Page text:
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The world is slowly becoming more and more digital; cassette tapes have given way to MP3 players and analog TV antennas have been replaced with streaming video. This is great for preserving media and distributing over the internet, but digitalization still stumbles when it comes to simulating whole organs or biological systems.

There have been many advances at simulating cells with computers, but translating complex biological systems into a digital logic is tricky. Any computer engineer will tell you that transistors operate on a binary system of 0s and 1s, or off-state and on-state. Cells, on the other hand, can exist within an infinite number of states.



For example, in drug pharmacology, an agonist is a drug that can bind to a given receptor and activate it; a simple on/off binary system. But, a partial agonist is a drug that will bind to a receptor and only have partial efficacy, giving a response that is lower that a full agonist. Then there are cases of u-shaped pharmacology, where the dose-response is not a linear function, but instead u-shaped, in that the more drugs you add to the system, the worse the response.

A change from 0 to 1in a transistor correspond to a change in voltages, but like a car that starts at rest and accelerates to top speed, it samples each speed (or state) in between. In a transistor, the chip will ignore the in-between states. A team at the Massachusetts Institute of Technology has been using these transitional states in developing analog computing that can be used to model cellular systems.

Analog compiler

How does this work? The team at MIT grouped with researchers from Dartmouth College and developed a new compiler for an analog computing system. A compiler is a computer program that translates the source signal into a computer language that can be interpreted. The compiler in question takes as input differential equations, derived by biologists to explain complex cell dynamics, and translates them into voltages and currents. Differential equations are equations that include both a mathematical function(s) and its derivatives. The equations for cell dynamics often involve chemical kinetics, where reaction rates are dependent on initial concentrations of substrates and the speed at which enzymes will operate on them.

In biology, cells tend to be homeostatic, a state of relatively stable equilibrium that is maintained by physiological processes. The researchers mimic this by acknowledging that all of the voltages and currents across an analog circuit need to balance out. Since the voltages and currents encode variables with a set of differential equations, varying once will inevitably change the others. This can occur over a time course and the full set of equations can be solved for any given point. Digital circuits slice time into small segments, millionths of a second, and solve the programmed equation at each interval. The data from a digital circuit is non-contiguous.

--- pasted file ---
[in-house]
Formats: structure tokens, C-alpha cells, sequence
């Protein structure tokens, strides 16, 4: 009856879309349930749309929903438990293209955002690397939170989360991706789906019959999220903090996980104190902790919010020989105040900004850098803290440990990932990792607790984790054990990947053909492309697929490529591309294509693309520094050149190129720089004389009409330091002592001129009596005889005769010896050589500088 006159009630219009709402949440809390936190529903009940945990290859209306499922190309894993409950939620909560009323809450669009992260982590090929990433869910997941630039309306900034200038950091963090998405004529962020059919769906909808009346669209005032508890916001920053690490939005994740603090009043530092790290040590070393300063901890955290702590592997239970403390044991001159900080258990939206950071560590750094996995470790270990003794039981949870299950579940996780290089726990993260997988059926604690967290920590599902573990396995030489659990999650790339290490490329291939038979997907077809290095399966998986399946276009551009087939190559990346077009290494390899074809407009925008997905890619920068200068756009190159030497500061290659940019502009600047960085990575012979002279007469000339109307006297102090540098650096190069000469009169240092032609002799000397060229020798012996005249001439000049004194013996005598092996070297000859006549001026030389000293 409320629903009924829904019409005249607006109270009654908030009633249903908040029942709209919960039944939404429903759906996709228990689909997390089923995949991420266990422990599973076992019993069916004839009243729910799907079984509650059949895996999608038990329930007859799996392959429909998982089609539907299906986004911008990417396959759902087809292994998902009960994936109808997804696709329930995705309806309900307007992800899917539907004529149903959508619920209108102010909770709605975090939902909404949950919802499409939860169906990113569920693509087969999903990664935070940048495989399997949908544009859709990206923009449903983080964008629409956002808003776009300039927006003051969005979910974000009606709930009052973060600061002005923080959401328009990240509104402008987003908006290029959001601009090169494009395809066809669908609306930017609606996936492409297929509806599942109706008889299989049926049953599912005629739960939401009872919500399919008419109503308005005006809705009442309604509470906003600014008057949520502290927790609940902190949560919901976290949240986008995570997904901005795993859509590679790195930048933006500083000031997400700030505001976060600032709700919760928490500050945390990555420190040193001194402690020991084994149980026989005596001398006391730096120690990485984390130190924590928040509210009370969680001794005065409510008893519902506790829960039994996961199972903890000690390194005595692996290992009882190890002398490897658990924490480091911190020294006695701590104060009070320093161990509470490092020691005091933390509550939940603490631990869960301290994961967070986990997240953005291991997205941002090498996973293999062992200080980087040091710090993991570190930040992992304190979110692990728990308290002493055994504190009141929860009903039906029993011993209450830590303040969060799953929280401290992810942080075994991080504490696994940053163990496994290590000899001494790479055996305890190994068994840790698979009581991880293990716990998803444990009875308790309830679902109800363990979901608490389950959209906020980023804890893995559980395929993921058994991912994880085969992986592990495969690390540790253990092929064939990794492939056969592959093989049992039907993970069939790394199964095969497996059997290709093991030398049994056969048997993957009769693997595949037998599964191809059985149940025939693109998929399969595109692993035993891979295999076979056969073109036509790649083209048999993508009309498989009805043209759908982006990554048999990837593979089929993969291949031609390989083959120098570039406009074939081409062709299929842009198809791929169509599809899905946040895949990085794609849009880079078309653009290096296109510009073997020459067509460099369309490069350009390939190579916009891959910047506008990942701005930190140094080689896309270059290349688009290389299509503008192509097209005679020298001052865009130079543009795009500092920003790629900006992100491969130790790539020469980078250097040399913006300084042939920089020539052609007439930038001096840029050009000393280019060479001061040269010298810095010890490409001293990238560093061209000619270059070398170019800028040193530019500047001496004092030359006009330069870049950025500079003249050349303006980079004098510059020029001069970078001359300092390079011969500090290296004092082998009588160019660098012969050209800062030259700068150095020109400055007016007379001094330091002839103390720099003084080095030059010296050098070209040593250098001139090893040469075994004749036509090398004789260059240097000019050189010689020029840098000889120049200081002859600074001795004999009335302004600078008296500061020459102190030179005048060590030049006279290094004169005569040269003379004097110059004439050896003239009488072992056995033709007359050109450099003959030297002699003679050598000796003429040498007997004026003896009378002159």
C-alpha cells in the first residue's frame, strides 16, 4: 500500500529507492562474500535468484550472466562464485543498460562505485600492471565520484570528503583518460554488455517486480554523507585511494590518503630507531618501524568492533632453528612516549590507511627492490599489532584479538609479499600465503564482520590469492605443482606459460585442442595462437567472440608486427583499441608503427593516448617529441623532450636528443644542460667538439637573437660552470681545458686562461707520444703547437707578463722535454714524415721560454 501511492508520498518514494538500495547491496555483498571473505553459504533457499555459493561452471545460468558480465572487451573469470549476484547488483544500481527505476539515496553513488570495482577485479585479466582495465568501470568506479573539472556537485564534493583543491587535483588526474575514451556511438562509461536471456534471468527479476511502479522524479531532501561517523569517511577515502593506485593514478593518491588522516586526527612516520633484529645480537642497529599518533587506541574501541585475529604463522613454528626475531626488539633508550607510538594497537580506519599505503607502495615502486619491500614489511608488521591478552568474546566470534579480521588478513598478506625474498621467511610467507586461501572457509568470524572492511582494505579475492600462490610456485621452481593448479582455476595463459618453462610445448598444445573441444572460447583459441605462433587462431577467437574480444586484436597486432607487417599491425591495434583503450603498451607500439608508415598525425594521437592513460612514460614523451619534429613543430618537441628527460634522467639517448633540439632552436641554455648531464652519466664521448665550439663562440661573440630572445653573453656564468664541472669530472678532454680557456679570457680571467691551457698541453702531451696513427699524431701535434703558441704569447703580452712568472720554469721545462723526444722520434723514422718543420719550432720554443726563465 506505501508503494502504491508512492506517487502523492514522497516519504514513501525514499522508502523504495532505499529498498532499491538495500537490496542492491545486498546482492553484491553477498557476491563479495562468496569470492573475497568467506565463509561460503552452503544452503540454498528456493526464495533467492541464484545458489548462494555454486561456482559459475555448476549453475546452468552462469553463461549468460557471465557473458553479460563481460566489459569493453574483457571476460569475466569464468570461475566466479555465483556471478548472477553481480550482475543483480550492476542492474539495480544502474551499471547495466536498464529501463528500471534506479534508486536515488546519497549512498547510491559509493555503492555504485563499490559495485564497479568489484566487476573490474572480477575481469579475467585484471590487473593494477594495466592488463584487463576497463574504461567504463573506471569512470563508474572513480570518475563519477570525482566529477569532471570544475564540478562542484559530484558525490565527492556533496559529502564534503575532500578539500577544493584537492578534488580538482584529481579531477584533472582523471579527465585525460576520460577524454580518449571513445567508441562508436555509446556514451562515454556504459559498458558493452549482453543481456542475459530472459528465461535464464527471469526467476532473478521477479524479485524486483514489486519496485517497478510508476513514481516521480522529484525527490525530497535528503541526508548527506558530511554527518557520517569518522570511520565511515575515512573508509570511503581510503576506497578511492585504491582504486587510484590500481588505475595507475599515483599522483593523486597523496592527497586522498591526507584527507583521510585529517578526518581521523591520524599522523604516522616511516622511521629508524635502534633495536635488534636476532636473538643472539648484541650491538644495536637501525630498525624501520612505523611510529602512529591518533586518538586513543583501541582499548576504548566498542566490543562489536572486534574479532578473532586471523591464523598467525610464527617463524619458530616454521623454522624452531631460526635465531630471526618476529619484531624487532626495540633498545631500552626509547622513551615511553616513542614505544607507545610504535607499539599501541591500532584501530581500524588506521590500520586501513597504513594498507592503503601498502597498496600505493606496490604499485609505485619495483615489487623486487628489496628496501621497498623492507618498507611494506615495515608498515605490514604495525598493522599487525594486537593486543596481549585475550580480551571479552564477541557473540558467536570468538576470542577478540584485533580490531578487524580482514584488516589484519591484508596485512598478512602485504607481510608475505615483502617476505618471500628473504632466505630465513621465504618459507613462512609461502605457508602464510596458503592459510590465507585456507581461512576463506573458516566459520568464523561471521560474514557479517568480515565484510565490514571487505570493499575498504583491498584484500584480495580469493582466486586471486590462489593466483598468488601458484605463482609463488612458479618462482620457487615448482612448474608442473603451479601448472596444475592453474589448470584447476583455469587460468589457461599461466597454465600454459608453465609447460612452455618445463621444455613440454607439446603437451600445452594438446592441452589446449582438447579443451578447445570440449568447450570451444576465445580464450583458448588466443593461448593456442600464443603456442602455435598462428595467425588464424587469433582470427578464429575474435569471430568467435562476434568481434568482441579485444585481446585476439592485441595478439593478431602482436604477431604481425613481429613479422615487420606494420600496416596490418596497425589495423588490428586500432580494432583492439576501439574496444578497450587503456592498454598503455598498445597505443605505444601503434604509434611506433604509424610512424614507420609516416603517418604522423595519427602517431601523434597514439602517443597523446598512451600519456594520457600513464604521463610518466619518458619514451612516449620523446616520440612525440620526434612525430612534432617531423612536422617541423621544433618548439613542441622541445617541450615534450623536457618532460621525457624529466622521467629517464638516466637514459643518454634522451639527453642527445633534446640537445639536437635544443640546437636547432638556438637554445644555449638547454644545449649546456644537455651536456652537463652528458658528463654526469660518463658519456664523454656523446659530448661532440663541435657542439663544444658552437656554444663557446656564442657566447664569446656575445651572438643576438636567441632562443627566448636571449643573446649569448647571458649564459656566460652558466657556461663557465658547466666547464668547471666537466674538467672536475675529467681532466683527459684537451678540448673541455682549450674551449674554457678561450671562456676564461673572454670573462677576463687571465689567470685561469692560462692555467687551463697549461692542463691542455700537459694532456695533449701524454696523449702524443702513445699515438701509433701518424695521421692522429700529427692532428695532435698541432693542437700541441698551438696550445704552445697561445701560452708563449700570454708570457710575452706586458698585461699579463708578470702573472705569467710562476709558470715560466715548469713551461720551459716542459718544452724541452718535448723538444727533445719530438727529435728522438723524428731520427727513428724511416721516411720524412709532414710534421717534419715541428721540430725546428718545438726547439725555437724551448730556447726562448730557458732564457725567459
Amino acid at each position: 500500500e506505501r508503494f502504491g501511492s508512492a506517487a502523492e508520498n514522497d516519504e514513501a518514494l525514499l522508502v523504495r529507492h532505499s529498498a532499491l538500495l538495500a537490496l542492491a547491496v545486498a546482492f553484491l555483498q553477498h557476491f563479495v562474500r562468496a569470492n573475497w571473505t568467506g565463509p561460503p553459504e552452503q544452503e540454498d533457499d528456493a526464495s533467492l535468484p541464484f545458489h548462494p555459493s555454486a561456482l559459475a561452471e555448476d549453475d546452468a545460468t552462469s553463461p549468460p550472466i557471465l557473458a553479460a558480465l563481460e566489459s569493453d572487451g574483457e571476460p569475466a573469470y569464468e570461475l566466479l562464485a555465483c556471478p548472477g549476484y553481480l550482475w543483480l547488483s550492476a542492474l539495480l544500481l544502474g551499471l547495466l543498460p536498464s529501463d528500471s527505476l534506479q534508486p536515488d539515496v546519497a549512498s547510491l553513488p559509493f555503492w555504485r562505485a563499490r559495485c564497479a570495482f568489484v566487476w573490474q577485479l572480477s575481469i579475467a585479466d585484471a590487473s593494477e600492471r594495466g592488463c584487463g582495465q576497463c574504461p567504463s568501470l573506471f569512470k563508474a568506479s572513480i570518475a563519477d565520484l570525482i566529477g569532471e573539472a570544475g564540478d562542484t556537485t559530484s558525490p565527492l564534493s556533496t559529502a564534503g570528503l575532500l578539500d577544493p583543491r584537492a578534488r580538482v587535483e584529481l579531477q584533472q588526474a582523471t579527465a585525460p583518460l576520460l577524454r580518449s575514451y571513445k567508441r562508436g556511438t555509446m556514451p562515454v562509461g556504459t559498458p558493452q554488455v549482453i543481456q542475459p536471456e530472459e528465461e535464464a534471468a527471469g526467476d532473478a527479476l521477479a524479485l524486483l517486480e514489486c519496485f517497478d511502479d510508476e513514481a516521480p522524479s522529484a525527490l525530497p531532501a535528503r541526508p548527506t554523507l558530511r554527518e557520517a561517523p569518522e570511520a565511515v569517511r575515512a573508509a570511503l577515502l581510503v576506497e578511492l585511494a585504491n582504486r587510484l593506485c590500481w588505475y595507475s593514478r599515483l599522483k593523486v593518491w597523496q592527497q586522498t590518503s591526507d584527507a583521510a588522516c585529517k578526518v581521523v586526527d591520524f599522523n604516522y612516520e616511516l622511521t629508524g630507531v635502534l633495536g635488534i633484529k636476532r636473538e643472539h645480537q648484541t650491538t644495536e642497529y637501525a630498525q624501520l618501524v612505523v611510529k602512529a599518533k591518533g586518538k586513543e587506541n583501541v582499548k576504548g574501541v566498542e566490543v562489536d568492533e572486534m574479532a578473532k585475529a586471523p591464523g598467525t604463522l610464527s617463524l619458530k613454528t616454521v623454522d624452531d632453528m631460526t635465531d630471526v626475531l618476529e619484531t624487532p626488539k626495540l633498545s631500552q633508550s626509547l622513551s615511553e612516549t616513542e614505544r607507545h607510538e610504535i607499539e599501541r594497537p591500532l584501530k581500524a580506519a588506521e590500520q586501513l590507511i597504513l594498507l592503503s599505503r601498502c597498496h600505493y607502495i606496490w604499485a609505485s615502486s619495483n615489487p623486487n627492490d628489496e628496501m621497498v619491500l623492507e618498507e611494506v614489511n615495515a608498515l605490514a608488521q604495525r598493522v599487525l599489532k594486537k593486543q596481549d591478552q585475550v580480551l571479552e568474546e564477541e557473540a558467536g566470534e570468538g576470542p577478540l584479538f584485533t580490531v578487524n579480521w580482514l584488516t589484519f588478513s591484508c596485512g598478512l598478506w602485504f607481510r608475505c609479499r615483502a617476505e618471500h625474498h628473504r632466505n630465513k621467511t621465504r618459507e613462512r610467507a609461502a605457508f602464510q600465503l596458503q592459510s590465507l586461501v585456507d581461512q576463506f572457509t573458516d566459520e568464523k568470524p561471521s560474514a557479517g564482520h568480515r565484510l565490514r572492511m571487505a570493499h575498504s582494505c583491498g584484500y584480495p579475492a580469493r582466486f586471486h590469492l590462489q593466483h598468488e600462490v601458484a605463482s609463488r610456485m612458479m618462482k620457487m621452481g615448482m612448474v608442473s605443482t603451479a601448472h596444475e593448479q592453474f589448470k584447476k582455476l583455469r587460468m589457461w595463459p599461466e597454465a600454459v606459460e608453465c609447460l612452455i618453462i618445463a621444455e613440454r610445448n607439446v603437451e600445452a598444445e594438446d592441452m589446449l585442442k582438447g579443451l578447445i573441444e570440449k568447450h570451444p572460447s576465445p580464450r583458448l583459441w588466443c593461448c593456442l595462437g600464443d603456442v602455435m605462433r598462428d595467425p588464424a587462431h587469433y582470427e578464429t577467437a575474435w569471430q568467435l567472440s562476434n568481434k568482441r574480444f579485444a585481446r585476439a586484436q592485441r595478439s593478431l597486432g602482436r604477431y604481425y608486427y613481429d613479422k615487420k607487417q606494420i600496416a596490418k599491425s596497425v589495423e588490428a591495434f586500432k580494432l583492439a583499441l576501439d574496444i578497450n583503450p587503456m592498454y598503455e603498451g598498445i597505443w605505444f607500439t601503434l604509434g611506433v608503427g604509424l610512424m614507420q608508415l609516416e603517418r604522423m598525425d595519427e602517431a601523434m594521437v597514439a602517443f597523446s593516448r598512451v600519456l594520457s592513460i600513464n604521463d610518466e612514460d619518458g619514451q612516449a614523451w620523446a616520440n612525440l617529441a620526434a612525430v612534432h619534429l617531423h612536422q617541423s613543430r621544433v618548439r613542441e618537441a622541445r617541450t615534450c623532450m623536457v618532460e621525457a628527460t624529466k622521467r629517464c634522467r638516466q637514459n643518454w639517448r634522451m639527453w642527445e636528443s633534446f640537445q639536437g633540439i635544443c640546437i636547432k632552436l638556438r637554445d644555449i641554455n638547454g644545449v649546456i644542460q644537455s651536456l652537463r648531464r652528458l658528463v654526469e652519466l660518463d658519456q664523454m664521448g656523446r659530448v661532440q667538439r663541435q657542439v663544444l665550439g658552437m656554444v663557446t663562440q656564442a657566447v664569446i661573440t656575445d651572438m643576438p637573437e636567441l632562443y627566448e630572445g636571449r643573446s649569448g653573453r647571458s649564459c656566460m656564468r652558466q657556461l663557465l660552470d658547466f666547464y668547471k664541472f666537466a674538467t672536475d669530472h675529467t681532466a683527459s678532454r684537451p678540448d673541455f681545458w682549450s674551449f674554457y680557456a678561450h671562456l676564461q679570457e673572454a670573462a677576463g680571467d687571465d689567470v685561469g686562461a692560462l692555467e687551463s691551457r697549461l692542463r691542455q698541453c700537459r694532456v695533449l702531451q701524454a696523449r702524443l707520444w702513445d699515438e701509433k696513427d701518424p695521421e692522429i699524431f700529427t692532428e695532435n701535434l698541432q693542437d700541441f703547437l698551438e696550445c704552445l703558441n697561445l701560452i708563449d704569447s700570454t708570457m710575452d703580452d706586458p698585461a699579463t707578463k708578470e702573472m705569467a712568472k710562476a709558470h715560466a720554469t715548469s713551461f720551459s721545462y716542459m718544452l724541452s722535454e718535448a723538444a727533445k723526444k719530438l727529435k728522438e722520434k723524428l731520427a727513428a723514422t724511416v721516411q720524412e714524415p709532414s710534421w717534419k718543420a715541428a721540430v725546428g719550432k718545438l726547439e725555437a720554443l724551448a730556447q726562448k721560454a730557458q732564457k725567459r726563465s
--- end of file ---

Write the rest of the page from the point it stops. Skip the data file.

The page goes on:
Mapping Biological Systems

In their paper, the researchers describe how the compiler includes an algebraic engine that it uses to describe a set of differential equations and will begin mapping equations to circuit elements. If the mapping process gets hung-up, the compiler will backtrack and find a new mapping. In most cases, the system managed to produce maps within 14-40 seconds, suggesting that the compiler is not going down blind-alley hypotheses.

In one test, the compiler used four sets of differential equations and managed to produce an analog implementation that correlated with a biological system. In the most complicated system, the team used 75 different equations that took about an hour to compile. Inputting those equations by hand would have taken much longer. The team used benchmark equations from a selection of well-cited computational biology papers including Michaelis-Menten kinetics, genetic toggle switches, and cell apoptosis pathways.

This research highlights the use and expansion of analog computing as a potential new tool for neuromorphic and cytomorphic computations. This computational system could be used to further drug development cycles without increasing the cost. New drug candidates are already being developed by computer-aided design. Testing these compounds would require their synthesis and purification, which add to research and production costs. With analog computing, the compounds could be tested in silico.

Top image: Analog computing machine at the Lewis Flight Propulsion Laboratory circa 1949. (Public Domain)

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Charles R. Robertson, PhD

Charles R. Robertson received his B.Sc. degree in Chemistry from the University of Nevada, Reno, in 2003, and his M.Sci. in Chemistry from the same institution in 2006 under the supervision of Professor Benjamin T. King. During that time he studied computational chemistry, physical organic chemistry, transition metal catalysis and synthetic chemistry. He applied this towards the synthesis of curved polyaromatic hydrocarbons. He earned his Ph.D. in Medicinal Chemistry in 2011 with his work on con...Read More

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